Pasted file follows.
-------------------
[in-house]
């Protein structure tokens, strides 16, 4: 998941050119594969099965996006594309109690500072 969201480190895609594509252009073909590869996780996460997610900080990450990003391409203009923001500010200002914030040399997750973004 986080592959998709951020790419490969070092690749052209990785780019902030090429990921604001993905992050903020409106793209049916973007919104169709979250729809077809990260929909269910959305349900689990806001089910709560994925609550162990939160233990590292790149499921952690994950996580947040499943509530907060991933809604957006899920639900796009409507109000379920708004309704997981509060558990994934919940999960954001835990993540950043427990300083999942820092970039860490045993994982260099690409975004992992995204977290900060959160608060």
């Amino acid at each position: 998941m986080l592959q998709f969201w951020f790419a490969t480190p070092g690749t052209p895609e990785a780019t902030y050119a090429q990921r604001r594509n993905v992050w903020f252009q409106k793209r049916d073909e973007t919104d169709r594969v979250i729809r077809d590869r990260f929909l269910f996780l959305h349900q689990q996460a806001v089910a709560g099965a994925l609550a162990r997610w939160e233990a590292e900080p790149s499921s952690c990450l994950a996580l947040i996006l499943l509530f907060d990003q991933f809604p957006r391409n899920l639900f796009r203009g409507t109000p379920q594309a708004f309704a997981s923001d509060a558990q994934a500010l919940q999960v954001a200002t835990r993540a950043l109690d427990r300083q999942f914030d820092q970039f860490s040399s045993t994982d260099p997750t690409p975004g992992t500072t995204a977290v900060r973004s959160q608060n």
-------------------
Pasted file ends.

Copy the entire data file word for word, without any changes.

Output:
[in-house]
């Protein structure tokens, strides 16, 4: 998941050119594969099965996006594309109690500072 969201480190895609594509252009073909590869996780996460997610900080990450990003391409203009923001500010200002914030040399997750973004 986080592959998709951020790419490969070092690749052209990785780019902030090429990921604001993905992050903020409106793209049916973007919104169709979250729809077809990260929909269910959305349900689990806001089910709560994925609550162990939160233990590292790149499921952690994950996580947040499943509530907060991933809604957006899920639900796009409507109000379920708004309704997981509060558990994934919940999960954001835990993540950043427990300083999942820092970039860490045993994982260099690409975004992992995204977290900060959160608060």
């Amino acid at each position: 998941m986080l592959q998709f969201w951020f790419a490969t480190p070092g690749t052209p895609e990785a780019t902030y050119a090429q990921r604001r594509n993905v992050w903020f252009q409106k793209r049916d073909e973007t919104d169709r594969v979250i729809r077809d590869r990260f929909l269910f996780l959305h349900q689990q996460a806001v089910a709560g099965a994925l609550a162990r997610w939160e233990a590292e900080p790149s499921s952690c990450l994950a996580l947040i996006l499943l509530f907060d990003q991933f809604p957006r391409n899920l639900f796009r203009g409507t109000p379920q594309a708004f309704a997981s923001d509060a558990q994934a500010l919940q999960v954001a200002t835990r993540a950043l109690d427990r300083q999942f914030d820092q970039f860490s040399s045993t994982d260099p997750t690409p975004g992992t500072t995204a977290v900060r973004s959160q608060n």